Turkey’s gas hub aspirations [Gas in Transition]
Turkey has for more than two decades sought to make itself an important player in the international energy industry. While it has little hydrocarbon resources of its own, the country is strategically located between major Western markets and major energy producers in the Middle East and Russia. Over the years an extensive pipeline system has taken shape in the country that imports oil and gas from Russia, the Caspian, Iran and Iraq, and distributes them to domestic power generation markets and refineries. Gas pipelines also extend into western Turkey from where they stretch into Greece and the Balkans, carrying Azeri and Russian gas.
Turkey is already taking steps towards the role of being a regional distributor. In the last month the Turkish pipeline company Botas has signed agreements to ship gas by pipeline to Bulgaria, Hungary, Romania and Moldova.
Turkey also has three LNG import terminals that import gas for domestic needs, but which can also be re-exported to European customers.
In the early 2000s, when considerable attention was being paid to the volumes of oil and gas that were expected to be produced in the former Soviet states of Azerbaijan, Kazakhstan and Turkmenistan, Turkey was speaking of developing a “Rotterdam on the Med” that would be located at the East Mediterranean port of Ceyhan, where there was to be an oil and gas entrepot that would be the terminus of oil and gas pipelines from across the region and deliver feedstock to loading terminals, refineries and LNG export facilities.
That idea eventually faded as the vast quantities expected from the Caspian did not materialise and producers opted for export routes more simple and less costly. But two major projects involving Turkey did result from the Caspian resources: the Baku-Tbilisi-Ceyhan (BTC) oil pipeline (which does ship oil from Ceyhan) and the Southern Gas Corridor, which runs from the Azeri capital Baku, across Georgia, Turkey, Greece and Albania to Italy and which includes the long trans-Turkey section, the Trans Anatolian Natural Gas Pipeline (TANAP). The large exports of Kazakh oil found their way to Russia’s Novorossiysk port on the Black Sea.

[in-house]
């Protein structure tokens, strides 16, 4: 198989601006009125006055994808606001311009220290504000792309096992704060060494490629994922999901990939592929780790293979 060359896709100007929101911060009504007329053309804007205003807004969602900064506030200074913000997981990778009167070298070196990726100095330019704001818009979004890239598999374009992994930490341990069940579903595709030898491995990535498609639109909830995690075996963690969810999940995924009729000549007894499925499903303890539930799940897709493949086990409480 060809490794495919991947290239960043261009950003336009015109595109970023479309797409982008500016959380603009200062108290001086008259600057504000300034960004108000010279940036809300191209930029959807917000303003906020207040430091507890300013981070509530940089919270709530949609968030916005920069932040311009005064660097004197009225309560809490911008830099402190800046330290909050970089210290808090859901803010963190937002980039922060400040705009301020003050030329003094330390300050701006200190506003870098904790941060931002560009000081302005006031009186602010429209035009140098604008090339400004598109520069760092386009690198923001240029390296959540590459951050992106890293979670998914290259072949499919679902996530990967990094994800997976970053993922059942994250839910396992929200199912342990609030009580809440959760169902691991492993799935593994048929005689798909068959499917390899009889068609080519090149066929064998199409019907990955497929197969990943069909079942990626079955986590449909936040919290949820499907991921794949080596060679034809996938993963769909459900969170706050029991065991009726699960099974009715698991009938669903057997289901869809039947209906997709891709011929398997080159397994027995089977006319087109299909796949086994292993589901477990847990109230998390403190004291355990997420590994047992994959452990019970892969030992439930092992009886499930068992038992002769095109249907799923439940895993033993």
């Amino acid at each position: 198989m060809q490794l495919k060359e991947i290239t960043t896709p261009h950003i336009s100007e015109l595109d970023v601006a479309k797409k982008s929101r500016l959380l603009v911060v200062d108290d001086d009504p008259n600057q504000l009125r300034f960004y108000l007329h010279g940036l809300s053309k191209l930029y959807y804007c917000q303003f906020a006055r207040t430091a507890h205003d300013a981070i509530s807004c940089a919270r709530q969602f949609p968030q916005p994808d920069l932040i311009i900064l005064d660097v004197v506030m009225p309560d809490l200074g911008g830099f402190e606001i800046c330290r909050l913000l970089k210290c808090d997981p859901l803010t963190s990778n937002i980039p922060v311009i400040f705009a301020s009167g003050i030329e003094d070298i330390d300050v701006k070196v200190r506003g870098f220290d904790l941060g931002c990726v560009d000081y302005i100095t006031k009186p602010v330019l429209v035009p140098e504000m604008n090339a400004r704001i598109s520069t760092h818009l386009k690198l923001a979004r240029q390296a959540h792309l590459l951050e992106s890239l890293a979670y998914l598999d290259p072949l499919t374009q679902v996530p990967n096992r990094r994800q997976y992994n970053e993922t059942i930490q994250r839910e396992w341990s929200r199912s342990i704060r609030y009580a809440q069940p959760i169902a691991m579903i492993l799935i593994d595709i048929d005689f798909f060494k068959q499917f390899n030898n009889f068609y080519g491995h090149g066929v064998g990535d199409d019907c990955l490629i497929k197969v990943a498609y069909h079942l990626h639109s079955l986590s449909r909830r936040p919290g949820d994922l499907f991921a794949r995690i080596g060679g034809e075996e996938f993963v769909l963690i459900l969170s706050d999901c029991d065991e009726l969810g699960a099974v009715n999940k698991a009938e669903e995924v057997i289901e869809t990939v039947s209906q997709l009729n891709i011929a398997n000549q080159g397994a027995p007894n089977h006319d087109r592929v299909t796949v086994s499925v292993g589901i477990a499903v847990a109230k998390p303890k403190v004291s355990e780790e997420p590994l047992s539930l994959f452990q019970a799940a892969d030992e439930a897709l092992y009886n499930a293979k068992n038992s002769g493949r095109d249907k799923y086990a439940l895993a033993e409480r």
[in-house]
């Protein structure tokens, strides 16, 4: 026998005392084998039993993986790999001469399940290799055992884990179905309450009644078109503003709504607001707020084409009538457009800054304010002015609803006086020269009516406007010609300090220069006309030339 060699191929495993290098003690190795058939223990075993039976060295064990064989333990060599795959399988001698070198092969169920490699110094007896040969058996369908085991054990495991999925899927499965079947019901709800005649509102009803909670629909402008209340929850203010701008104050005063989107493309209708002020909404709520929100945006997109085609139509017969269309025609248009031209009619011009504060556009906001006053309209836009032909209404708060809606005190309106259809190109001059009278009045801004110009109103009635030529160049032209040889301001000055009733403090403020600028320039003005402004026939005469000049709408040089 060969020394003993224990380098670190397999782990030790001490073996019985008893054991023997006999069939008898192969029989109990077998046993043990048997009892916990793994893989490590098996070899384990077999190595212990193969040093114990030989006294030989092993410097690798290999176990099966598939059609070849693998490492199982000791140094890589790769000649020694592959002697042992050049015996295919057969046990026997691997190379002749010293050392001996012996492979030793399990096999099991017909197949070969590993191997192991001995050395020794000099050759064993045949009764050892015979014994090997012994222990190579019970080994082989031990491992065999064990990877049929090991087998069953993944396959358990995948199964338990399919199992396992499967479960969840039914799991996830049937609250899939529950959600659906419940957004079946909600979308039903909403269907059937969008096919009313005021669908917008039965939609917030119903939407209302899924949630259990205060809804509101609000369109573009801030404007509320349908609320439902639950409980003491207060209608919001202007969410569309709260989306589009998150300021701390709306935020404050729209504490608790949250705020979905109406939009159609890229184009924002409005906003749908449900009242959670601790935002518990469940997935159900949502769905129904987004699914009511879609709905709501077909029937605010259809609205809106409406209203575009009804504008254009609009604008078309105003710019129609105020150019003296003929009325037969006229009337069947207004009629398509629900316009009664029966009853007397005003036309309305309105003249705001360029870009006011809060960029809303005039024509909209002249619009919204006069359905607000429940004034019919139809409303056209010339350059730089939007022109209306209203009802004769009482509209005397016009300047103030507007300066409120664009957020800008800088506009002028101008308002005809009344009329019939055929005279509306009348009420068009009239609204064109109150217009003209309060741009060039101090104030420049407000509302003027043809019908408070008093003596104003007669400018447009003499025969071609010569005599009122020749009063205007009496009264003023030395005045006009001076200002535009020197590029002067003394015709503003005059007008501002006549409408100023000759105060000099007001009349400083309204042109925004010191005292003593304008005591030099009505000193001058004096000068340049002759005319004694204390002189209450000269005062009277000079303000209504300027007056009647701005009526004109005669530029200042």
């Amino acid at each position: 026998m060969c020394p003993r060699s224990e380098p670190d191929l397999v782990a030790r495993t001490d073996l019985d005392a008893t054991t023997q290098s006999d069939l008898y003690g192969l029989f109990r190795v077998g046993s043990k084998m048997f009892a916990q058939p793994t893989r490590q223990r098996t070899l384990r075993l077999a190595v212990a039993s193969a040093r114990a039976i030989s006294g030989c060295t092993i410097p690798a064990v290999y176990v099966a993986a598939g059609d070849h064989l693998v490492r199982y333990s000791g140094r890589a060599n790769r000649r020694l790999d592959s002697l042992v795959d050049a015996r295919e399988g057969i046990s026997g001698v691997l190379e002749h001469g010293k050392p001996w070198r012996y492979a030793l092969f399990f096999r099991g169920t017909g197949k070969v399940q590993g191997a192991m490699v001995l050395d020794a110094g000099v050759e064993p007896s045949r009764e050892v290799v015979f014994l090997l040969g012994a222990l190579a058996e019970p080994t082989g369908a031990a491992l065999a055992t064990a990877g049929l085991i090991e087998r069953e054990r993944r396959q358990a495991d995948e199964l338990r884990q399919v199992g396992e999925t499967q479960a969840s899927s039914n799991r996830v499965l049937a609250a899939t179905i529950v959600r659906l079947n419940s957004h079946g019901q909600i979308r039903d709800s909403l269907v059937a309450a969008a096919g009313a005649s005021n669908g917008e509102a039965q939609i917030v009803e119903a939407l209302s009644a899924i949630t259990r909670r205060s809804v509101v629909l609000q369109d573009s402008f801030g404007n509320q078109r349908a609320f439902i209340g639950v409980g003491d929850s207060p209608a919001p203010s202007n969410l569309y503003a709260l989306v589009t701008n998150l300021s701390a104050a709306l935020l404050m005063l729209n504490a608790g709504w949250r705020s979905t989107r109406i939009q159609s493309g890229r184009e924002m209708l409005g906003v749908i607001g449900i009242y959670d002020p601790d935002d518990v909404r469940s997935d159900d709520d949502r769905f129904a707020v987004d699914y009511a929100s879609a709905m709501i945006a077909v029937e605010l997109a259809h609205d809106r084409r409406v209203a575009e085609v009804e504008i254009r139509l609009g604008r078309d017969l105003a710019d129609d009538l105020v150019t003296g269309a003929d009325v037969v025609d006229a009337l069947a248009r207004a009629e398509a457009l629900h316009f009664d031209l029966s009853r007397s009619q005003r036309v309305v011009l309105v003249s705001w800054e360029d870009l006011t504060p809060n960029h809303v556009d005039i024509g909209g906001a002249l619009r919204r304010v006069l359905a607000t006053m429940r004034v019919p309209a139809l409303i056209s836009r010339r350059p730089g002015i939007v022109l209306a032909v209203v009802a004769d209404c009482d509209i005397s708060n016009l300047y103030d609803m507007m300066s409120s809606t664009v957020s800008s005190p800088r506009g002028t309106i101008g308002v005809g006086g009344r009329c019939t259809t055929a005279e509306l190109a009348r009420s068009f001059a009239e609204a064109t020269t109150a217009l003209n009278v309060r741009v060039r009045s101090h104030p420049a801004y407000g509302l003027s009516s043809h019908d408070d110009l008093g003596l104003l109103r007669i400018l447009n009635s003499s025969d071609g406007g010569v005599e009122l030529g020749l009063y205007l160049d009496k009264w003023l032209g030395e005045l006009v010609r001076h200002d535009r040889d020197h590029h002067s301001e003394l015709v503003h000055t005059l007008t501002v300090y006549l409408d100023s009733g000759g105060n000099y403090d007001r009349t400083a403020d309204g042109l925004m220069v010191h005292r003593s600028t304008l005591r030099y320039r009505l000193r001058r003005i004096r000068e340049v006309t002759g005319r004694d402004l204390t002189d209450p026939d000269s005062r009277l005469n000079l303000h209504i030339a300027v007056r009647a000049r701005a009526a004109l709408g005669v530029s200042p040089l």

There were other projects on the drawing board that involved Turkey, most notable was Russia’s South Stream gas pipeline, which proposed to transport gas from southern Russia across the Black Sea by subsea pipeline to Bulgaria, as the Blue Stream pipeline transports Russian gas to northern Turkey.
Moscow was forced to drop the project when its demand to override EU rules on pipeline operations was refused by the European Commission. Russian President Vladimir Putin then announced TurkStream, which is now operational and delivers gas to the European side of Turkey, from where it can be extended into Southeast Europe. Dual pipelines make up TurkStream, one that delivers 15.75bn m3/year to Turkey, and a second, which can deliver the same amount to Europe.
New Russian route to Europe
Convinced that Russian gas will someday have a post-Ukraine war future in Europe, Putin has encouraged Turkish President Recep Tayyip Erdogan to pursue the idea of creating an international gas hub with the intent of Russian gas playing a major role. Russia’s invasion of Ukraine has resulted in the EU losing most of its Russian pipeline gas, on the Kremlin’s behest. But in any case, the EU is striving to eliminate all remaining imports within the next few years. Furthermore, the unexplained bombing of the Nord Stream gas pipeline in the Baltic Sea last year has for now sealed the fate of Russian gas to Europe via a northern route – without major reconstruction work and investment.
A year ago, when the actions taken against Russian oil and gas by the West began to bite, Putin suggested to Turkish President Recep Tayyip Erdogan that Turkey be the location of a natural gas hub, an ideal that fits well with Erdogan’s own ambitions. The idea went back and forth, but during a recent gathering in Ankara of the ruling AKP party, Erdogan said he and Putin have agreed on moving forward with the gas hub. By agreeing with Putin to create a gas hub, Erdogan said, Turkey had secured a vital opportunity.
“European countries are currently searching to find where to get natural gas supplies," he said. "Thank God Turkey does not have such a problem. Hopefully, we will soon become a hub for natural gas.”
The idea sits well for Russia too. With gas entering Turkey from a number of sources, the hub would not be able to distinguish the origin of the gas, thus enabling Moscow to move its methane molecules into EU markets that are trying to avoid Russia energy supplies.
Vital Russian supplies